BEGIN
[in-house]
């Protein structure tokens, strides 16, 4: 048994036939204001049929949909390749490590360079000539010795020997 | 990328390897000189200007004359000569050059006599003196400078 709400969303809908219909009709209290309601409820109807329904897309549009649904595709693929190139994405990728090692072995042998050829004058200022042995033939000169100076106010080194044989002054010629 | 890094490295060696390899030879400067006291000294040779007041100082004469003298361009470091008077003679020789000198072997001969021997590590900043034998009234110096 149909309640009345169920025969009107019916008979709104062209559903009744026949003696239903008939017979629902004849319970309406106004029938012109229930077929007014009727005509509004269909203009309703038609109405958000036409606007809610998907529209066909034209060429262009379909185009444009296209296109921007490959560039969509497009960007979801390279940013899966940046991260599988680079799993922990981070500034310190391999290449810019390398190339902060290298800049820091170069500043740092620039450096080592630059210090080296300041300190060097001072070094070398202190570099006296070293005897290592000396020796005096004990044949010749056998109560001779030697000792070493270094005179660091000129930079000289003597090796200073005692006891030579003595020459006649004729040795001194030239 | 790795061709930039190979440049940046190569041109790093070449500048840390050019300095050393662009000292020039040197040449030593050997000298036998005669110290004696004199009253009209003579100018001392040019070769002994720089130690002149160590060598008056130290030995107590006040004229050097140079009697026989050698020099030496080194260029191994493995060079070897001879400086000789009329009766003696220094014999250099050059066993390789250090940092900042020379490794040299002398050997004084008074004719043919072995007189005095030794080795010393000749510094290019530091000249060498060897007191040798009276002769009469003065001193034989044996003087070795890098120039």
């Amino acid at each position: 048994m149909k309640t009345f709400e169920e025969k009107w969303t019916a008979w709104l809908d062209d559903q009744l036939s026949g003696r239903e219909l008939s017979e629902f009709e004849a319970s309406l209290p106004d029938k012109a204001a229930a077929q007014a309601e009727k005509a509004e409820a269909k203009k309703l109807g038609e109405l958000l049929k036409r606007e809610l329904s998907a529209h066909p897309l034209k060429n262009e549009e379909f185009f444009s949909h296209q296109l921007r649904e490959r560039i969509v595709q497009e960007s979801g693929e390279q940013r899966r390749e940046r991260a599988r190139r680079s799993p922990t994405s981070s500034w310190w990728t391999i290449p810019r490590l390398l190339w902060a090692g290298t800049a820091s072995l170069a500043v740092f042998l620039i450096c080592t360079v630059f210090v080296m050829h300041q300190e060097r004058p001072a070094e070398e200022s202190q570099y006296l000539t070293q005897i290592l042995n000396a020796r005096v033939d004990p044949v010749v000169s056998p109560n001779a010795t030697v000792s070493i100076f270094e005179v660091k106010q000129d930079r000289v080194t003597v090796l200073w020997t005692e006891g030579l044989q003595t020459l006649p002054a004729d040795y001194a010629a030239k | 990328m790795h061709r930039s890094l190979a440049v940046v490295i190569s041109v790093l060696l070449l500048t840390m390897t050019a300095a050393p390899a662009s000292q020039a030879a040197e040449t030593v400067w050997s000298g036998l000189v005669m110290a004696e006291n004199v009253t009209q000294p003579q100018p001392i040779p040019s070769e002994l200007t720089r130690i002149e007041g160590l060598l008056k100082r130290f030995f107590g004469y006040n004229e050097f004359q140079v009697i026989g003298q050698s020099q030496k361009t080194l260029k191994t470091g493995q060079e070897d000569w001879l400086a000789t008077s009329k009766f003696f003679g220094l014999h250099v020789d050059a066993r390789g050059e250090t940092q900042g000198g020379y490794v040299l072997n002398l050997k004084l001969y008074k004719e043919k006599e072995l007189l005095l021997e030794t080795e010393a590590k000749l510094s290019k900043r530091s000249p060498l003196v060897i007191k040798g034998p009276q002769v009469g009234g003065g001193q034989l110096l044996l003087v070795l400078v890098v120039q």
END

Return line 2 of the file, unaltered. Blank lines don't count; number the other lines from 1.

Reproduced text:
């Protein structure tokens, strides 16, 4: 048994036939204001049929949909390749490590360079000539010795020997 | 990328390897000189200007004359000569050059006599003196400078 709400969303809908219909009709209290309601409820109807329904897309549009649904595709693929190139994405990728090692072995042998050829004058200022042995033939000169100076106010080194044989002054010629 | 890094490295060696390899030879400067006291000294040779007041100082004469003298361009470091008077003679020789000198072997001969021997590590900043034998009234110096 149909309640009345169920025969009107019916008979709104062209559903009744026949003696239903008939017979629902004849319970309406106004029938012109229930077929007014009727005509509004269909203009309703038609109405958000036409606007809610998907529209066909034209060429262009379909185009444009296209296109921007490959560039969509497009960007979801390279940013899966940046991260599988680079799993922990981070500034310190391999290449810019390398190339902060290298800049820091170069500043740092620039450096080592630059210090080296300041300190060097001072070094070398202190570099006296070293005897290592000396020796005096004990044949010749056998109560001779030697000792070493270094005179660091000129930079000289003597090796200073005692006891030579003595020459006649004729040795001194030239 | 790795061709930039190979440049940046190569041109790093070449500048840390050019300095050393662009000292020039040197040449030593050997000298036998005669110290004696004199009253009209003579100018001392040019070769002994720089130690002149160590060598008056130290030995107590006040004229050097140079009697026989050698020099030496080194260029191994493995060079070897001879400086000789009329009766003696220094014999250099050059066993390789250090940092900042020379490794040299002398050997004084008074004719043919072995007189005095030794080795010393000749510094290019530091000249060498060897007191040798009276002769009469003065001193034989044996003087070795890098120039």